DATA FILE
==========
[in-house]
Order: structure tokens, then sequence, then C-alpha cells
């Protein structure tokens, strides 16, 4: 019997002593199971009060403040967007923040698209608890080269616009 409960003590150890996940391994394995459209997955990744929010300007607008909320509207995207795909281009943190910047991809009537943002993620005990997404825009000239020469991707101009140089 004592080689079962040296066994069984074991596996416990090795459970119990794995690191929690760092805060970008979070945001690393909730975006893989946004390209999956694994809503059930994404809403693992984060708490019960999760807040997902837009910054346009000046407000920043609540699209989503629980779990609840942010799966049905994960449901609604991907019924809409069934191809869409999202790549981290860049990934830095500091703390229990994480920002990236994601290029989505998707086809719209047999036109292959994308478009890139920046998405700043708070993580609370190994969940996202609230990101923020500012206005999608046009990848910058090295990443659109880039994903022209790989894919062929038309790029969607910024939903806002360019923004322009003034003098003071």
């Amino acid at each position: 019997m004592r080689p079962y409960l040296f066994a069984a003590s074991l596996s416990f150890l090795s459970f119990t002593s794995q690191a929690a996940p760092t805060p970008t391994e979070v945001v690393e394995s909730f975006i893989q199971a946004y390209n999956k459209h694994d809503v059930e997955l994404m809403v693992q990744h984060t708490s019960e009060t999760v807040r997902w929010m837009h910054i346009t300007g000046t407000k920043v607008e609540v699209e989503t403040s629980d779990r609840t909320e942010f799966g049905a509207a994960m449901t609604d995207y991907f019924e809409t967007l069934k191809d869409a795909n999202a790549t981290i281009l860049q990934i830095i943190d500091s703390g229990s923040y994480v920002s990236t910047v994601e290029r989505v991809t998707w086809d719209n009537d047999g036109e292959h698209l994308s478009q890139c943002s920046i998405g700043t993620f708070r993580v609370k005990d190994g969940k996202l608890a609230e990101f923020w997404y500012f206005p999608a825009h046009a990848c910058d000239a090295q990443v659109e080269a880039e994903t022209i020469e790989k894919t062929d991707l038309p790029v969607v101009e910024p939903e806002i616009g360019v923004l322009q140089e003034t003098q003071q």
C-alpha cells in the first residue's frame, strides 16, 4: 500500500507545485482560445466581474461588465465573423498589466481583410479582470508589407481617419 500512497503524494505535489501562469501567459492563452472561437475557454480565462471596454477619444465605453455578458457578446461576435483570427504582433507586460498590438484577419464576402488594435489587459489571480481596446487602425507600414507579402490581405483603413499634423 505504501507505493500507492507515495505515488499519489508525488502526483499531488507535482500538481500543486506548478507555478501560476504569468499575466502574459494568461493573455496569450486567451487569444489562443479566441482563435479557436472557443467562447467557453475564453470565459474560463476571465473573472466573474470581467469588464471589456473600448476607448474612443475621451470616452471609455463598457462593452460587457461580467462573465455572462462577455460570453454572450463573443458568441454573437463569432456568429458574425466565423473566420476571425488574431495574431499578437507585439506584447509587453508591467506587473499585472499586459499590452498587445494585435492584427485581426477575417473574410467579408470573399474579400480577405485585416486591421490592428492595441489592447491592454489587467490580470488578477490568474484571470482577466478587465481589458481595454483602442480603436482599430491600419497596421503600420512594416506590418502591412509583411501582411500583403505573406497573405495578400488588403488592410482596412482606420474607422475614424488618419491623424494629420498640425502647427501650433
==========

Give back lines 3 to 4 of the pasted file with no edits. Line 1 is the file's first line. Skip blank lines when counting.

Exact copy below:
């Protein structure tokens, strides 16, 4: 019997002593199971009060403040967007923040698209608890080269616009 409960003590150890996940391994394995459209997955990744929010300007607008909320509207995207795909281009943190910047991809009537943002993620005990997404825009000239020469991707101009140089 004592080689079962040296066994069984074991596996416990090795459970119990794995690191929690760092805060970008979070945001690393909730975006893989946004390209999956694994809503059930994404809403693992984060708490019960999760807040997902837009910054346009000046407000920043609540699209989503629980779990609840942010799966049905994960449901609604991907019924809409069934191809869409999202790549981290860049990934830095500091703390229990994480920002990236994601290029989505998707086809719209047999036109292959994308478009890139920046998405700043708070993580609370190994969940996202609230990101923020500012206005999608046009990848910058090295990443659109880039994903022209790989894919062929038309790029969607910024939903806002360019923004322009003034003098003071």
């Amino acid at each position: 019997m004592r080689p079962y409960l040296f066994a069984a003590s074991l596996s416990f150890l090795s459970f119990t002593s794995q690191a929690a996940p760092t805060p970008t391994e979070v945001v690393e394995s909730f975006i893989q199971a946004y390209n999956k459209h694994d809503v059930e997955l994404m809403v693992q990744h984060t708490s019960e009060t999760v807040r997902w929010m837009h910054i346009t300007g000046t407000k920043v607008e609540v699209e989503t403040s629980d779990r609840t909320e942010f799966g049905a509207a994960m449901t609604d995207y991907f019924e809409t967007l069934k191809d869409a795909n999202a790549t981290i281009l860049q990934i830095i943190d500091s703390g229990s923040y994480v920002s990236t910047v994601e290029r989505v991809t998707w086809d719209n009537d047999g036109e292959h698209l994308s478009q890139c943002s920046i998405g700043t993620f708070r993580v609370k005990d190994g969940k996202l608890a609230e990101f923020w997404y500012f206005p999608a825009h046009a990848c910058d000239a090295q990443v659109e080269a880039e994903t022209i020469e790989k894919t062929d991707l038309p790029v969607v101009e910024p939903e806002i616009g360019v923004l322009q140089e003034t003098q003071q």